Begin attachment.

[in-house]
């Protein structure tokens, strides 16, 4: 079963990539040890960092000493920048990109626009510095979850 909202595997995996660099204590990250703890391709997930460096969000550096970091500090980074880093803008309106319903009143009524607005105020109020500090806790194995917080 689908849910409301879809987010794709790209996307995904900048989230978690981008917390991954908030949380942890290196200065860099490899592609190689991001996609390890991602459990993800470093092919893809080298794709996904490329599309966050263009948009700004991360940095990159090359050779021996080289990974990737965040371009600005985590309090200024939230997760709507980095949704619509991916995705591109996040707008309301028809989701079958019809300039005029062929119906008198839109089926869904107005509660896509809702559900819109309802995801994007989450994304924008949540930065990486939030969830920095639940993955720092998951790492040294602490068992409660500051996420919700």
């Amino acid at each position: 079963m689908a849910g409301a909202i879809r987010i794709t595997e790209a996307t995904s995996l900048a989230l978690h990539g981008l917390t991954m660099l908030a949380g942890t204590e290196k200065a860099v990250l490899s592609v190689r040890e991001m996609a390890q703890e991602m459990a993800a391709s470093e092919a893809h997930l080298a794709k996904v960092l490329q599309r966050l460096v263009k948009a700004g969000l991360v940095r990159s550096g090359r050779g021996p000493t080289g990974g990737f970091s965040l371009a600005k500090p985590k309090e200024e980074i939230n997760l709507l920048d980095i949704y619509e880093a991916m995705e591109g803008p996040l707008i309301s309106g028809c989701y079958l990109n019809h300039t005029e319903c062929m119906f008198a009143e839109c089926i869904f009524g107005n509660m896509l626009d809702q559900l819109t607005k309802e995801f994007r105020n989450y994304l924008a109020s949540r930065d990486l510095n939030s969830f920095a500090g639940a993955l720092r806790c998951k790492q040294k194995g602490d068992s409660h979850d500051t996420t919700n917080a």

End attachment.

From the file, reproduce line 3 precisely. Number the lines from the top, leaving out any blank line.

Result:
């Amino acid at each position: 079963m689908a849910g409301a909202i879809r987010i794709t595997e790209a996307t995904s995996l900048a989230l978690h990539g981008l917390t991954m660099l908030a949380g942890t204590e290196k200065a860099v990250l490899s592609v190689r040890e991001m996609a390890q703890e991602m459990a993800a391709s470093e092919a893809h997930l080298a794709k996904v960092l490329q599309r966050l460096v263009k948009a700004g969000l991360v940095r990159s550096g090359r050779g021996p000493t080289g990974g990737f970091s965040l371009a600005k500090p985590k309090e200024e980074i939230n997760l709507l920048d980095i949704y619509e880093a991916m995705e591109g803008p996040l707008i309301s309106g028809c989701y079958l990109n019809h300039t005029e319903c062929m119906f008198a009143e839109c089926i869904f009524g107005n509660m896509l626009d809702q559900l819109t607005k309802e995801f994007r105020n989450y994304l924008a109020s949540r930065d990486l510095n939030s969830f920095a500090g639940a993955l720092r806790c998951k790492q040294k194995g602490d068992s409660h979850d500051t996420t919700n917080a």